Britain faces its largest rail strike in decades on Saturday as tens of thousands of workers stage a walkout and shut down most of the network.
Unions have called for strikes in the past year in a dispute over under-inflation pay rises. However, Saturday's walk out is set to be the biggest yet and will cause widespread disruption for travellers, particularly before the London Marathon, which is set to be held on Sunday.
The strike action will interfere with travel to the governing Conservative Party's annual conference in Birmingham, scheduled to begin on Sunday, with no trains running in or out of the central English city on Saturday.
A total of more than 50,000 rail workers represented by the RMT, Aslef and TSSA unions are walking out on Saturday for 24 hours in a strike that will affect 14 train operators as well as Network Rail, which owns and maintains train infrastructure.
It has said about 11 per cent of train services will operate on Saturday, and in some parts of the country there will be no trains at all.
With inflation hovering around 40-year highs of nearly 10 per cent, labour unions say pay offers for workers amount to a cut in real terms.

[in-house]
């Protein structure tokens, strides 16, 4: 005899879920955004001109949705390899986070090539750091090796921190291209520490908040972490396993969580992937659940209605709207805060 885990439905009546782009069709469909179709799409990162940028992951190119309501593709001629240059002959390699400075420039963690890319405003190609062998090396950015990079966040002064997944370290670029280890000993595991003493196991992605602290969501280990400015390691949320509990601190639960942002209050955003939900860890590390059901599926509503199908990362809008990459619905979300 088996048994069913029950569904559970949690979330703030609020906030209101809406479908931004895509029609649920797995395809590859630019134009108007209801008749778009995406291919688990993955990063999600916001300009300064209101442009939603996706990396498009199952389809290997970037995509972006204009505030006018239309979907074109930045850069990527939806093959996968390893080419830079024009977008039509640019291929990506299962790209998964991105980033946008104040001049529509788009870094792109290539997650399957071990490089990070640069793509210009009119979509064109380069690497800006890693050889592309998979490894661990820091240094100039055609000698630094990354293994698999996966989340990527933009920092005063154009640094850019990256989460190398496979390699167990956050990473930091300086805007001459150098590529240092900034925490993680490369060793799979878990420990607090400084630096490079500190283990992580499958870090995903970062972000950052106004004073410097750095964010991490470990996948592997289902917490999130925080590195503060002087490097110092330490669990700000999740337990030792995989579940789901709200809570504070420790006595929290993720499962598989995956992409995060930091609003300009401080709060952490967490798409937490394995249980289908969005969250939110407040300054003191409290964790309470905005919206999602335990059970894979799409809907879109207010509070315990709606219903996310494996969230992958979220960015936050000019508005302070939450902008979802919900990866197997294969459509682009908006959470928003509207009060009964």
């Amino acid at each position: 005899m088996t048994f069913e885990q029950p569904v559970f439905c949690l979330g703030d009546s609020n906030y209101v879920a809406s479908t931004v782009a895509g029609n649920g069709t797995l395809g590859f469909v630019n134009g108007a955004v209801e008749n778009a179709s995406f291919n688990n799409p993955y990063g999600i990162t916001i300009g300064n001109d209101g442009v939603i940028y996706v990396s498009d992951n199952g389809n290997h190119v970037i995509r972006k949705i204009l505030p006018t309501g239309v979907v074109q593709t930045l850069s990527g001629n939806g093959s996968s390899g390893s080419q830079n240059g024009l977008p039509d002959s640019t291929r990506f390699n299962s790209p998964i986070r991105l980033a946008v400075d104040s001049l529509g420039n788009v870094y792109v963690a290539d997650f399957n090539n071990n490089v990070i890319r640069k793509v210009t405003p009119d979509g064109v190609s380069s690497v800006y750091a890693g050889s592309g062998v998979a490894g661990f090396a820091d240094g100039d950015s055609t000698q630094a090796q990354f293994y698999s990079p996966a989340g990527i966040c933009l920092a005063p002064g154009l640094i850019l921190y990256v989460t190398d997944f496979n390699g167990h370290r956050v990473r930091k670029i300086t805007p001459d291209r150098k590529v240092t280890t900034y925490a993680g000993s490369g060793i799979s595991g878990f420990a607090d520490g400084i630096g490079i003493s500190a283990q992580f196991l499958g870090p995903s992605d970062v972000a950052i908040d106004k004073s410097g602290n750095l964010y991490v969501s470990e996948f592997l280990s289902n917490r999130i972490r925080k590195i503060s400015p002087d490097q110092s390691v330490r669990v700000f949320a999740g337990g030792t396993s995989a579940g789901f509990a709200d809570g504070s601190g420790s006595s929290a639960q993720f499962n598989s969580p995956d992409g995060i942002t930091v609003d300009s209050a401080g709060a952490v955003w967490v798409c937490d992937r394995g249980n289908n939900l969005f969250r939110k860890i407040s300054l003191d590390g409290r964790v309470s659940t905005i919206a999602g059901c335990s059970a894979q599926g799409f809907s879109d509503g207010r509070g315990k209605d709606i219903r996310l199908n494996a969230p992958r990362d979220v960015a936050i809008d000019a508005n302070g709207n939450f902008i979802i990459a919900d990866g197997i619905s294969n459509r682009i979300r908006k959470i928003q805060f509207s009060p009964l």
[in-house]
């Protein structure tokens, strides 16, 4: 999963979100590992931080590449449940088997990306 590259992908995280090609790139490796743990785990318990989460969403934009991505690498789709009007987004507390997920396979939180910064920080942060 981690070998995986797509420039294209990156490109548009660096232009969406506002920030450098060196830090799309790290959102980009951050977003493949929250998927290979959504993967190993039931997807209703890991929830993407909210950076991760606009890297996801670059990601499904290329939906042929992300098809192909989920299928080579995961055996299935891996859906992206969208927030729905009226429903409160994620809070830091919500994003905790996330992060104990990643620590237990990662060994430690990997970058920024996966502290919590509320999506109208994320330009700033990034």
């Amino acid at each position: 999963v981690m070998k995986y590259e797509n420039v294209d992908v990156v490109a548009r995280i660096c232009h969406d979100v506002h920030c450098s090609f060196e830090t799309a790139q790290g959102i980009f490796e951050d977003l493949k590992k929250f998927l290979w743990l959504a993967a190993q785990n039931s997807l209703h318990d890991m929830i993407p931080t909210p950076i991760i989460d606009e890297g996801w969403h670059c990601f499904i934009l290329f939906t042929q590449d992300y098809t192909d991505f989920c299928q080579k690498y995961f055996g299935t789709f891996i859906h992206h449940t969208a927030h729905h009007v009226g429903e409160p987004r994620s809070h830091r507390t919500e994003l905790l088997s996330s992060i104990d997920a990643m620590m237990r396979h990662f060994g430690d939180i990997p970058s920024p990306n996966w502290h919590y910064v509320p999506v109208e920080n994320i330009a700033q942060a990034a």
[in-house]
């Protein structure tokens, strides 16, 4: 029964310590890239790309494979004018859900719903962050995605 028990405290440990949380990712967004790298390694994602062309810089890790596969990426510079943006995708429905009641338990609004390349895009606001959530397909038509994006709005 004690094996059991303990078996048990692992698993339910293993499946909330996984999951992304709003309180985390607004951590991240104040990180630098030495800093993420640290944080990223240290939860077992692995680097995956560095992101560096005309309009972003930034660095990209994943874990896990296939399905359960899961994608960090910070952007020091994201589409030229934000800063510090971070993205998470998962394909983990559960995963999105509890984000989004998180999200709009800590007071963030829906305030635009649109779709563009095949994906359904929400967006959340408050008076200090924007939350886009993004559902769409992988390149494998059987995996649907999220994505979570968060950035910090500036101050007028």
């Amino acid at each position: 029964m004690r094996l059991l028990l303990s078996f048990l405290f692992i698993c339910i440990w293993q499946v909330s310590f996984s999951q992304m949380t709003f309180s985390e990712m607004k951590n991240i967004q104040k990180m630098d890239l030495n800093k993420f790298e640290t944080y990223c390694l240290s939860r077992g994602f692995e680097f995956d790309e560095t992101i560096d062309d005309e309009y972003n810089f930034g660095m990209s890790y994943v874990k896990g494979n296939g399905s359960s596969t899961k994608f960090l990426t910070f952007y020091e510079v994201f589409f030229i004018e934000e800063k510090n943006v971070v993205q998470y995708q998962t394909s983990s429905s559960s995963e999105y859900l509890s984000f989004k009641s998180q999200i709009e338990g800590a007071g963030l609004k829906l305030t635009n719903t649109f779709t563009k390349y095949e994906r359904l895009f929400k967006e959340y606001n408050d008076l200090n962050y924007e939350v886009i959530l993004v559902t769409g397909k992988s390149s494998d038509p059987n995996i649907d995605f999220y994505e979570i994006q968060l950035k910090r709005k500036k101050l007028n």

“We've not got offers from any of the companies that will break this deadlock,” Mick Lynch, general secretary of the RMT union, told broadcaster ITV on Friday.
“All of these companies are extracting profit from the railway right now, massive profits, but they're asking our members to give up their wages and give up their jobs.”
Network Rail chief negotiator Tim Shoveller described the strikes as a “huge own goal” that would result in “less money to spend improving the railway”.
The RMT met the government's new Transport Minister Anne-Marie Trevelyan last week, with Mr Lynch calling talks “encouraging”.
The industrial action on the railways coincides with walkouts by 115,000 postal workers over two days and dozens of protests nationwide in support of striking workers organised by a campaign called Enough is Enough, that has the backing of several unions and opposition Labour Party MPs.
It follows similar rail strikes over several days in June, July and August, with further action planned on October 5 and 8.
Organisers for the London Marathon, taking place on Sunday, advised people going to the British capital for the event to travel on Friday where possible.